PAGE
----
After the Guano Ran Out

Nitrate and phosphate mines were discovered on land around the same time that the guano islands were depleted

Potosi, a German nitrate ship
Courtesy of Langdon Maritime Photograph Collection, Division of Work & Industry

Peruvian guano from the Chincha Islands was the gold standard for natural fertilizers. Nearly two hundred feet deep in the early 1840s, it was mined out by the late 1870s.
 
However, by the mid-19th century, inland nitrate and phosphate mines had been discovered in Peru and Chile, as well as in North America and Europe. These finds permitted blending of the various minerals for balanced synthetic fertilizers. Some of these mines remain in use today.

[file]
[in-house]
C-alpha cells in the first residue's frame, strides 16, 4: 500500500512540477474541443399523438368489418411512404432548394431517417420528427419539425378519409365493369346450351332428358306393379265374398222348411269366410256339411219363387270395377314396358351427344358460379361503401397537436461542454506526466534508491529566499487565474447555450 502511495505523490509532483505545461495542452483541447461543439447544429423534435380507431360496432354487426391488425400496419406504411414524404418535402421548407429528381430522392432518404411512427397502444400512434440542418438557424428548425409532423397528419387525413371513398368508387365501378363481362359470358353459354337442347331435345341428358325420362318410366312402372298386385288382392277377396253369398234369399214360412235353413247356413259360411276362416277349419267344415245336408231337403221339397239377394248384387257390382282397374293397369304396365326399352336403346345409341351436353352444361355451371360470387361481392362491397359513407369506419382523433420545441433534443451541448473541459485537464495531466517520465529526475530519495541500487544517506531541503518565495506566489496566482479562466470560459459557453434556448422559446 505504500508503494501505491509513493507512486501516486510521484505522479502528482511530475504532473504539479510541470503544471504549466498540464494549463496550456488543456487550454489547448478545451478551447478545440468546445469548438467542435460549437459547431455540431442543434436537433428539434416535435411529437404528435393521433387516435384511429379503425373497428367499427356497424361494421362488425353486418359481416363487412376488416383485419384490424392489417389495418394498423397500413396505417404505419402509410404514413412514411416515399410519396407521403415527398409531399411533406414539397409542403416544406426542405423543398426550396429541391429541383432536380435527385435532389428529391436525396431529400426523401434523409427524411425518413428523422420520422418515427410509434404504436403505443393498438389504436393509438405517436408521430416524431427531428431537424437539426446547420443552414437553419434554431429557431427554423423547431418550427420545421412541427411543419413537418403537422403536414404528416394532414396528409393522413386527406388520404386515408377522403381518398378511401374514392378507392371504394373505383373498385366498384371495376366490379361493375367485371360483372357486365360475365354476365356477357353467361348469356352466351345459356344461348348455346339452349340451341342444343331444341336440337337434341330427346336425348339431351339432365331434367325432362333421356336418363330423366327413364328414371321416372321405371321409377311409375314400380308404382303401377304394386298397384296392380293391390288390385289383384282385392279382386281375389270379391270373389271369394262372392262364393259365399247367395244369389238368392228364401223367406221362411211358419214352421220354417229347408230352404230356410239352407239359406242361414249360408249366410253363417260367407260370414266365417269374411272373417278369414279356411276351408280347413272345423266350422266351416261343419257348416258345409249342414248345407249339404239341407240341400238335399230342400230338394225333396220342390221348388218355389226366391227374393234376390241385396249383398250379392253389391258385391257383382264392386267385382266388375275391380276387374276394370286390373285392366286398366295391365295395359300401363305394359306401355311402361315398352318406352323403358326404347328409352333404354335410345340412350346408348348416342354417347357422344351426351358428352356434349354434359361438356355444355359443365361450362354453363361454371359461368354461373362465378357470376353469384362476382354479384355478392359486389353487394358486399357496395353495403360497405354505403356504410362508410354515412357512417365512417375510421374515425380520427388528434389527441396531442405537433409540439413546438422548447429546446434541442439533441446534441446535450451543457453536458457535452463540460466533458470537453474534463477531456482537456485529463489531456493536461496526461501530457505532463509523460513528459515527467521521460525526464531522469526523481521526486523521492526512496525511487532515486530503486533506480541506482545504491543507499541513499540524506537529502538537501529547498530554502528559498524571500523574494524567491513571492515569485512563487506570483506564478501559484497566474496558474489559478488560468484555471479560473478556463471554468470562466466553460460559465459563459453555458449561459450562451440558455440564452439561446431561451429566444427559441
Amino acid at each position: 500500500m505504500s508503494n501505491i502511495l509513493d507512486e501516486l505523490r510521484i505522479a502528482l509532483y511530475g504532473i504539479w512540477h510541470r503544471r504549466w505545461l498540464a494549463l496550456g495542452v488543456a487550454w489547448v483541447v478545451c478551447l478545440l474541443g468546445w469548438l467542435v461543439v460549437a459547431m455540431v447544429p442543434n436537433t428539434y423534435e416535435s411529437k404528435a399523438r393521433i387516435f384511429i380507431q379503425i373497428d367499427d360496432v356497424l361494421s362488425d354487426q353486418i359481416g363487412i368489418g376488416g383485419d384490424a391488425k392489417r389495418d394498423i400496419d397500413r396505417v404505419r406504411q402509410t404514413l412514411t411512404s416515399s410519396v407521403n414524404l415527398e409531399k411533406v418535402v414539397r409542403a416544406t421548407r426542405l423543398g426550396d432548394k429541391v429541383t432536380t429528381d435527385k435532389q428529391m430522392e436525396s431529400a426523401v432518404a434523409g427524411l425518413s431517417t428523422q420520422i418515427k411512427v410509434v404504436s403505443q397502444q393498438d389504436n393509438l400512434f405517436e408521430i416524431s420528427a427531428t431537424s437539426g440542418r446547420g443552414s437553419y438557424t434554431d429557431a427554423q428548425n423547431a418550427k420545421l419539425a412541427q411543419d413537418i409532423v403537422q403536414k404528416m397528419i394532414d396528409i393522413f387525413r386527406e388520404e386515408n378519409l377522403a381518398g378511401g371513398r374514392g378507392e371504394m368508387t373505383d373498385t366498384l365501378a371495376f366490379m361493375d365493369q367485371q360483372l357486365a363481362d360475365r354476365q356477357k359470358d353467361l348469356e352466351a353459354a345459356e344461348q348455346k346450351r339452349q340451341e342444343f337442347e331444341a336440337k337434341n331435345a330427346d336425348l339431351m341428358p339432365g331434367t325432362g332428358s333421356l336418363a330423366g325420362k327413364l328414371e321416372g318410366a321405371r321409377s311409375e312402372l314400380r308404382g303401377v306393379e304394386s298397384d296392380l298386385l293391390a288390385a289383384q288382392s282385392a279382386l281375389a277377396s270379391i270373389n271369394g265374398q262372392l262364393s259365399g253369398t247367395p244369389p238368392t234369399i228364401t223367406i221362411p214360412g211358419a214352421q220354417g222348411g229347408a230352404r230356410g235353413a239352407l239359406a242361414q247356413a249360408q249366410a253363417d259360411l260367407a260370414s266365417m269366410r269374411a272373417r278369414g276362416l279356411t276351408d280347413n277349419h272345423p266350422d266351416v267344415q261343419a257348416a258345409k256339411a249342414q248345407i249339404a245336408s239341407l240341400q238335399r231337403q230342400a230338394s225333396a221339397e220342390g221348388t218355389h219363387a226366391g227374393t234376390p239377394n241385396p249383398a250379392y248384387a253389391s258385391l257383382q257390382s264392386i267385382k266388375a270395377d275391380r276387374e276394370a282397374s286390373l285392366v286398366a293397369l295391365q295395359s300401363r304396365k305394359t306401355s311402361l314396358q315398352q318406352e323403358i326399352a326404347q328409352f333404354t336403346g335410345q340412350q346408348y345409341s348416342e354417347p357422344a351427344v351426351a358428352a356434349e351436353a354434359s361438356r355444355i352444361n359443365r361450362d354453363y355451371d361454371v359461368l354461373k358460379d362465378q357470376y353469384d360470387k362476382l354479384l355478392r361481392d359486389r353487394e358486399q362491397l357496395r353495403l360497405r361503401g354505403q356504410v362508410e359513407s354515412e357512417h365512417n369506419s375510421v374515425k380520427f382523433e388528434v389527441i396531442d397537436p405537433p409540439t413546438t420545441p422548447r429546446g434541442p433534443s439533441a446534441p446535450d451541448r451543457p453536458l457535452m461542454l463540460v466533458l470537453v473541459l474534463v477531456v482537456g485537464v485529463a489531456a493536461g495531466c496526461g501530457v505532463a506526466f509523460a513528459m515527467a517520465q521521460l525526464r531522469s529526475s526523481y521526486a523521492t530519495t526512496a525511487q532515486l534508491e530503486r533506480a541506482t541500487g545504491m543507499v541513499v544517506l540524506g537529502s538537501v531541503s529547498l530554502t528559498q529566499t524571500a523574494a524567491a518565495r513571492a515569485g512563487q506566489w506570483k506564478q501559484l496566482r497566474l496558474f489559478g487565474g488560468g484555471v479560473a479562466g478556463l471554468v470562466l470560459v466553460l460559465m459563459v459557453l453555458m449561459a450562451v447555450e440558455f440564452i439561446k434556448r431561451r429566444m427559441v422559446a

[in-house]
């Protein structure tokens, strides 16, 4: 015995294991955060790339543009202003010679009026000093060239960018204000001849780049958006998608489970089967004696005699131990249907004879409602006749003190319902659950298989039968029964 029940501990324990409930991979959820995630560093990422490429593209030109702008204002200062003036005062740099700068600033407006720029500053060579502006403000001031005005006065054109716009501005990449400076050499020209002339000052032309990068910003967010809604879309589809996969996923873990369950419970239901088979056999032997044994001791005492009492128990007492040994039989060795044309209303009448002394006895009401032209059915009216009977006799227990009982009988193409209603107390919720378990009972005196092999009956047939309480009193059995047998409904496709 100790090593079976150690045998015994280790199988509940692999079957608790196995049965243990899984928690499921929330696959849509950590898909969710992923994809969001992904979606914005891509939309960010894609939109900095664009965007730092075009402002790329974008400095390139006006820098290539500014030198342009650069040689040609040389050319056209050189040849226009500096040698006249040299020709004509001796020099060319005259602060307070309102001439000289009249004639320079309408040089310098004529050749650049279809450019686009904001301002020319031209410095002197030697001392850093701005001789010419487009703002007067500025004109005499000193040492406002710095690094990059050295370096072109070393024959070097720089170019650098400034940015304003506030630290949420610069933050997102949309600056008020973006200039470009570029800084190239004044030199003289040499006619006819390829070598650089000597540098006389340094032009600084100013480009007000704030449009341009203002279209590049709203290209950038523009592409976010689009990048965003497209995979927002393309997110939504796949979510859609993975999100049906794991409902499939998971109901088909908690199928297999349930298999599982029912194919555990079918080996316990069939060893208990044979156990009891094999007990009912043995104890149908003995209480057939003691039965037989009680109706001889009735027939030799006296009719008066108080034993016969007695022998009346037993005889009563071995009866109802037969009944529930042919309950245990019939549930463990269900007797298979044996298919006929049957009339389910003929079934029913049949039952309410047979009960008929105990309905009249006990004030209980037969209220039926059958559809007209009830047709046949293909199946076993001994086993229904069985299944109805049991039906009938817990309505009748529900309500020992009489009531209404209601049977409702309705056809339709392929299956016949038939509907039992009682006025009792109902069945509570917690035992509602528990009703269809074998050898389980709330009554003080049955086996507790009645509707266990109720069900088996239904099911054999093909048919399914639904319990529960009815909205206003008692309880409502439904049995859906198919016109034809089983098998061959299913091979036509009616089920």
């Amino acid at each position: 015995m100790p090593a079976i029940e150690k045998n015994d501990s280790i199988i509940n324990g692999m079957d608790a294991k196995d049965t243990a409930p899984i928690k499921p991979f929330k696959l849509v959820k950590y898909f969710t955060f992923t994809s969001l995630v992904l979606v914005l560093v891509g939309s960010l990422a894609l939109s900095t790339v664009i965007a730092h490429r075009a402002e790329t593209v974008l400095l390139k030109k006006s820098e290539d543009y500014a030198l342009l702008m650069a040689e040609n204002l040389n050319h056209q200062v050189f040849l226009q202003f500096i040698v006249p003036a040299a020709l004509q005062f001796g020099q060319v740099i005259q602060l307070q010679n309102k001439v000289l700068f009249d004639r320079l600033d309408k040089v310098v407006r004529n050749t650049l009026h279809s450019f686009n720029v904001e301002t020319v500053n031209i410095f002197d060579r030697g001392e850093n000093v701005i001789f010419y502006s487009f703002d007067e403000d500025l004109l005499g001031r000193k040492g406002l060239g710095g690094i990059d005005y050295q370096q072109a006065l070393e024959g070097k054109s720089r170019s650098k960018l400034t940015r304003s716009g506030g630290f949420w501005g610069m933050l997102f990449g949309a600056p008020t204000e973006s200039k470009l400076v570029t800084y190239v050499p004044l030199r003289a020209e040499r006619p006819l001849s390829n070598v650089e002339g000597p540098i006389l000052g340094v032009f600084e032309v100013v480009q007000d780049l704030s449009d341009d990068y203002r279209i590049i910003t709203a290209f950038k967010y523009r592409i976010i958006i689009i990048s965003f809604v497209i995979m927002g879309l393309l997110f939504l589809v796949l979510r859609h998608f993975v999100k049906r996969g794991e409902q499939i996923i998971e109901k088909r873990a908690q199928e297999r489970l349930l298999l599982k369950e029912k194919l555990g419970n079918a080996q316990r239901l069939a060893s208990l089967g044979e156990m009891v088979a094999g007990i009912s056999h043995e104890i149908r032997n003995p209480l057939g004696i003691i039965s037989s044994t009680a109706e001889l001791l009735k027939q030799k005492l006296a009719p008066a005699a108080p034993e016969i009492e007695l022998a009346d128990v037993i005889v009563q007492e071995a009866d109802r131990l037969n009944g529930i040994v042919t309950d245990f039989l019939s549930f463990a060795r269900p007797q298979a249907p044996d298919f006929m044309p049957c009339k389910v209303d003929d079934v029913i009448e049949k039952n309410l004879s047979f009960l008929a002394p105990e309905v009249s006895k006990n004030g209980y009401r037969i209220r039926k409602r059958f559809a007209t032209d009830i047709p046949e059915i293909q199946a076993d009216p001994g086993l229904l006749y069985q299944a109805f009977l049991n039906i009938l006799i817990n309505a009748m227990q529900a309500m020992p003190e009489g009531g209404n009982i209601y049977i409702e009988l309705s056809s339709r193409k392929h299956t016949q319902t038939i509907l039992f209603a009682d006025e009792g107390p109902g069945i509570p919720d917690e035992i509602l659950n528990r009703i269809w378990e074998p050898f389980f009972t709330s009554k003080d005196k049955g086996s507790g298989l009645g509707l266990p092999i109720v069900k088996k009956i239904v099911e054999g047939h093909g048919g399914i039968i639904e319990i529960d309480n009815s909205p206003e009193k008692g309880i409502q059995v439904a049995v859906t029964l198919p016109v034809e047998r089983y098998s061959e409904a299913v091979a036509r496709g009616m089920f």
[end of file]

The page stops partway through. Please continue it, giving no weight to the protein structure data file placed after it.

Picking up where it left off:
Today, the United States retains ownership of several remote Pacific and Caribbean islands first claimed in the mid-19th century for the guano trade.
Nitrate Voyage Track Chart, 1914
The German “Flying P” line of merchant sailing ships made dozens of voyages from Hamburg, Germany, to the nitrate mines of Chile. Nitrates were used both for fertilizer and for gunpowder.
 
This chart tracks the final voyage of the German nitrate ship Potosi. When it arrived at Valparaiso, Chile, the vessel was detained for the duration of World War I. The crew disabled the ship to prevent its use by the Allies and it never sailed again.
Gift of J. Ferrell Colton